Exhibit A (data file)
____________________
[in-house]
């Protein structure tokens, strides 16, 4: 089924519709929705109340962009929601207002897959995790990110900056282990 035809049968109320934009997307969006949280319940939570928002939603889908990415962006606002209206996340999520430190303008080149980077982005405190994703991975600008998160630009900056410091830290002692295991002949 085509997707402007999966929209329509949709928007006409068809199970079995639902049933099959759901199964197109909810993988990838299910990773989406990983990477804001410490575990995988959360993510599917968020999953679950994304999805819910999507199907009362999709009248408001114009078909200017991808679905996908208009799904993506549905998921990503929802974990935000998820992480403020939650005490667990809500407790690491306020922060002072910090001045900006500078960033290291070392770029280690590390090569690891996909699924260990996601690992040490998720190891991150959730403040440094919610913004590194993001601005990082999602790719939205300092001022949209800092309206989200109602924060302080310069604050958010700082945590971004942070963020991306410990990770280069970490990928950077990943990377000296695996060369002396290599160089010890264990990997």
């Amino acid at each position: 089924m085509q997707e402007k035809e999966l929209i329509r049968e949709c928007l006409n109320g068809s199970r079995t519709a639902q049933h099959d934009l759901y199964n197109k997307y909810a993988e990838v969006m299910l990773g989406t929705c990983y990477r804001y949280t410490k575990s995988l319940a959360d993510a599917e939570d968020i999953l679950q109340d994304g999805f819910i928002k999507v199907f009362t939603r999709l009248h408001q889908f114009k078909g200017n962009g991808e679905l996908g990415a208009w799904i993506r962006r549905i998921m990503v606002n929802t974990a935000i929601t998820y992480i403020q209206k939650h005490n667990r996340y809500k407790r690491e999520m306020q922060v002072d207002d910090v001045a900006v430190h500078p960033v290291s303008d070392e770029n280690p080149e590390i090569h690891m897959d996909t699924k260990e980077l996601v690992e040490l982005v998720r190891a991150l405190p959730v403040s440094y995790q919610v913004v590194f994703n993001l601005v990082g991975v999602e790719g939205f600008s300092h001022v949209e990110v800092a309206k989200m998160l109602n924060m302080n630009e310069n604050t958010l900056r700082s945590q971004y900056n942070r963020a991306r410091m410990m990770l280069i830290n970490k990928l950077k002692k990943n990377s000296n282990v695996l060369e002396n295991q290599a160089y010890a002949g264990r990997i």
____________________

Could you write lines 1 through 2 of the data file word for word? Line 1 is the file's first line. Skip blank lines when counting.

[in-house]
């Protein structure tokens, strides 16, 4: 089924519709929705109340962009929601207002897959995790990110900056282990 035809049968109320934009997307969006949280319940939570928002939603889908990415962006606002209206996340999520430190303008080149980077982005405190994703991975600008998160630009900056410091830290002692295991002949 085509997707402007999966929209329509949709928007006409068809199970079995639902049933099959759901199964197109909810993988990838299910990773989406990983990477804001410490575990995988959360993510599917968020999953679950994304999805819910999507199907009362999709009248408001114009078909200017991808679905996908208009799904993506549905998921990503929802974990935000998820992480403020939650005490667990809500407790690491306020922060002072910090001045900006500078960033290291070392770029280690590390090569690891996909699924260990996601690992040490998720190891991150959730403040440094919610913004590194993001601005990082999602790719939205300092001022949209800092309206989200109602924060302080310069604050958010700082945590971004942070963020991306410990990770280069970490990928950077990943990377000296695996060369002396290599160089010890264990990997």